Subscribe for updates!

Join my mailing list and get access to my FREE healthy snacking guide!

Main navigation

Subscribe for updates!

Join my mailing list to get access to my FREE healthy snacking guide!

Reader Interactions


  1. Hi Erica!
    This is a traditional Christmas dish in Scandinavia, we call it Risengrød in Denmark and Risgrynsgröt in Sweden, however, we don't make it with flour, instead we boil Pearl rice with milk, cream and sugar and serve it the same way as you describe ( but no maple syrup). In our family we have a tradition of eating it on the eve before Christmas eve ( which is when we celebrate Christmas in Scandinavia), this year it will be very special since it is also our daughter Siri's first birthday that day 🙂 Usually it is served alongside all the foods on Christmas eve as a dessert. You should try it with the rice, it's amazing!
    Merry Christmas!

  2. Thank you for letting us know about Risengrød/Risgrynsgröt, Anna! Do you have a recipe for it? I'd really like to give it a try!

    Happy birthday a little early to your daughter! This is such a fun time of year for children. 🙂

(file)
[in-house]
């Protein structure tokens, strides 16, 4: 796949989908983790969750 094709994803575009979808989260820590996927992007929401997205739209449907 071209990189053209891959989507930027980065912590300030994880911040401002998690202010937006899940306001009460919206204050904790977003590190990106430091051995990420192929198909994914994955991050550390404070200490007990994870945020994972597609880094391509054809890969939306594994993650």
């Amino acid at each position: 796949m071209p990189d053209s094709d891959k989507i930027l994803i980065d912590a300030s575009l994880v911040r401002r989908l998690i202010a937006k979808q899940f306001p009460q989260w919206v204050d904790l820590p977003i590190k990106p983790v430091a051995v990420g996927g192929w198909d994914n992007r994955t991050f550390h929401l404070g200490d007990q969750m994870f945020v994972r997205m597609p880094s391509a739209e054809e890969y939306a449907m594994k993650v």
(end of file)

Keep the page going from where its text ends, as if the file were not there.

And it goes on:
Merry Christmas to you, too!

  3. While it looks like the real thing, this isn't rømmegrøt – rømme means sour cream, and a sour cream porridge without sour cream just isn't sour cream porridge 🙂 What you're making is fløyelsgrøt – literally velvet porridge, which is a kind of poor mans rømmegrøt. I googled for an English recipe (to see if I could get out of doing the measurement conversions), and this looks very close to the one we use. I love that you're trying out Norwegian cuisine, unfortunately Americans seem to mostly know about lutefisk, but we've got plenty more to offer that is a lot more delicious than wobbly fish 😉

  4. Well, if your daughter is anything like my two year old, fiskegrateng will be a big hit. It's one of the quintessential Norwegian comfort foods, and a staple in every home with kids in it. We had it on a weekly basis throughout my entire childhood. And luckily for me, someone else has done all the work of translating the recipe! (the cheese she's added isn't traditional, but I'm going to try it the next I make fiskegrateng, because it sounds delicious!)

Leave a Reply

Your email address will not be published. Required fields are marked *

Subscribefor access to my FREE E-Book!

Join my mailing list and get access to my Healthy Junk Food Cheat Sheet + never miss a post!


Don't worry - I hate spam just as much as you do - your email is safe with me!

You have Successfully Subscribed!